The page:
post #7 of 10

Tooji I have the same problem when I ski slowly, like on tight NASTAR courses.   Do you often find your skis diverging?  That is trying to make your turn on different paths?   Because I do, and following some of Ricks advice, I have been getting better at stopping this.

post #8 of 10

 

Quote:
Originally Posted by tooji View Post

Quote:
Originally Posted by ssh View Post

Quote:
Originally Posted by tooji View Post

Those drills look solid, I'll be sure to try them next time I get on the slopes. I really don't know how I developed the habit. What are the downsides of skiing like I do?


I suspect that you're not actually skiing the way you think you are (with most of your weight on the inside ski). If you were, you'd have some pretty dramatic repercussions, including that you'd likely slide out of turns, fall inside, and lose your outside ski as it tended to go straight downhill instead of following the turn. It's likely more a matter of degree, but it's difficult to know without some visual assistance by photo or video...


well perhaps it does not have most of it (weight on the inside ski) the full way through but my turn is definitely initiated with my inside leg and and feels I am applying pressure to it (atleast to a degree like you said) the whole way through. I've always read though that the outside leg should be dominating for most of the carve when it doesn't feel like that.


It's certainly OK to start a turn with pressure on your new inside foot (this is called a "weighted release"). It's also just fine to apply (some) pressure to it throughout the turn. However, as Rick illustrates, standing tall on that outside foot and allowing the pressure to build there will get you the most balanced and effective stance throughout the turn. Play with the drills that he's illustrated and check the sensations you produce, then go duplicate those while skiing.

post #9 of 10
Thread Starter 
Quote:
Originally Posted by ssh View Post

 

Quote:
Originally Posted by tooji View Post

Quote:
Originally Posted by ssh View Post

Quote:
Originally Posted by tooji View Post

Those drills look solid, I'll be sure to try them next time I get on the slopes. I really don't know how I developed the habit. What are the downsides of skiing like I do?


I suspect that you're not actually skiing the way you think you are (with most of your weight on the inside ski). If you were, you'd have some pretty dramatic repercussions, including that you'd likely slide out of turns, fall inside, and lose your outside ski as it tended to go straight downhill instead of following the turn. It's likely more a matter of degree, but it's difficult to know without some visual assistance by photo or video...


well perhaps it does not have most of it (weight on the inside ski) the full way through but my turn is definitely initiated with my inside leg and and feels I am applying pressure to it (atleast to a degree like you said) the whole way through. I've always read though that the outside leg should be dominating for most of the carve when it doesn't feel like that.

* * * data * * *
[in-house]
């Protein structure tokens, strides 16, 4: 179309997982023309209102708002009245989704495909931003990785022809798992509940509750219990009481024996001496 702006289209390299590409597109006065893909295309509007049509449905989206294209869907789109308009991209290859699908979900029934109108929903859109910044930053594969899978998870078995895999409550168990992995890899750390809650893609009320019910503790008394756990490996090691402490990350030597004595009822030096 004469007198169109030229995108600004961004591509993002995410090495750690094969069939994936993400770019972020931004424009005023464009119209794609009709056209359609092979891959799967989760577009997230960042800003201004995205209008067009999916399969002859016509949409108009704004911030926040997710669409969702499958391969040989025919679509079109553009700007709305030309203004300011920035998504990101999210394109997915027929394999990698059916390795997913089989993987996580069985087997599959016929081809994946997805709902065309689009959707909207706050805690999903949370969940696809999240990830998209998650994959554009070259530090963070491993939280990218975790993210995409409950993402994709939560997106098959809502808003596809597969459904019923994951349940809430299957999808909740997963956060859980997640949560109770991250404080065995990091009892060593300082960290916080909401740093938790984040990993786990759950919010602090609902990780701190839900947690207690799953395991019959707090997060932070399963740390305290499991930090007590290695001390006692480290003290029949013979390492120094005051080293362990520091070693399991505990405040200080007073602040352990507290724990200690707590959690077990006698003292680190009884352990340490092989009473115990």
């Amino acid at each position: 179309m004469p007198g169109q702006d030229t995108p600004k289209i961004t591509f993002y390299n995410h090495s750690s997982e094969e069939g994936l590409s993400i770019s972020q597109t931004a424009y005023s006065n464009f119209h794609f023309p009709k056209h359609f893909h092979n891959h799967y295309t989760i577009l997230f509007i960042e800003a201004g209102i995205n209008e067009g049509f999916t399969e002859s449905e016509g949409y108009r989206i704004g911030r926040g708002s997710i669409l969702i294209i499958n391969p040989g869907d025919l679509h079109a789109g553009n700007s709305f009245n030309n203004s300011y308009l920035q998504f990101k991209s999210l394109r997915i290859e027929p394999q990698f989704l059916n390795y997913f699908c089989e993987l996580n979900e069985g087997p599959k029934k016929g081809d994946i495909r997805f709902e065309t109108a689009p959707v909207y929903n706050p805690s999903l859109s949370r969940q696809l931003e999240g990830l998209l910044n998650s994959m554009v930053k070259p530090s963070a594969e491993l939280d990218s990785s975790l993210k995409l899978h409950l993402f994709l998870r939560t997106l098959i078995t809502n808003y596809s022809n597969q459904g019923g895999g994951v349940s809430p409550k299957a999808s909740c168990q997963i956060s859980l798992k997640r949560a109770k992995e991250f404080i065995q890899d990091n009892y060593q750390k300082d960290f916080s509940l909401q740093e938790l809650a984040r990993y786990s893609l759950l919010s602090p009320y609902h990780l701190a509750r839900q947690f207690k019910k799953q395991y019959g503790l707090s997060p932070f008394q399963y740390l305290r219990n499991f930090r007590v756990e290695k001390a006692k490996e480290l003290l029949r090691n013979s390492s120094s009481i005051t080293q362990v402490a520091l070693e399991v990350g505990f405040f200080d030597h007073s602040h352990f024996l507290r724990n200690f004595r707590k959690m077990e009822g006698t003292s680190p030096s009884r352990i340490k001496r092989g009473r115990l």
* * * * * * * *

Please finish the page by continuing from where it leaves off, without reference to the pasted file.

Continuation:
It's certainly OK to start a turn with pressure on your new inside foot (this is called a "weighted release"). It's also just fine to apply (some) pressure to it throughout the turn. However, as Rick illustrates, standing tall on that outside foot and allowing the pressure to build there will get you the most balanced and effective stance throughout the turn. Play with the drills that he's illustrated and check the sensations you produce, then go duplicate those while skiing.


Yeah I'll be sure to try some of those drills, I also would like to try to get an instructor who can kind of analyze my performance and help me make any tweaks/adjustments because like you said its hard to pinpoint preciscley what I'm doing wrong without visually seeing it.

post #10 of 10

Once you reach a certain stage it's easy to carve a turn, but it's hard to carve a tightr faster  turn.

 

To get more weight on your outside ski and less on your inside ski, I suggest you keep trying to increase the tipping angle, decrease the turn radius and increase the speed for any given turn.  Increase tipping angle until apex, then flex the outside ski to release into the next turn.  Taking weight off the inside foot is what you will end up doing to increase the tipping angle and decrease the turn radius, and as you turn tighter for any given speed or increase speed for any given turn radius, the force will naturally go to the outside ski.

 

A fun drill: while facing downhill hold you poles in front of you level with the horizon and level with you shoulders.  Keep your zipper pointing straight down the hill and your poles also directly between you and the bottom of the hill and make turns with your skis carving under you and your legs turning with them, but your shoulders horizontal level with the pole and your upper body facing down hill.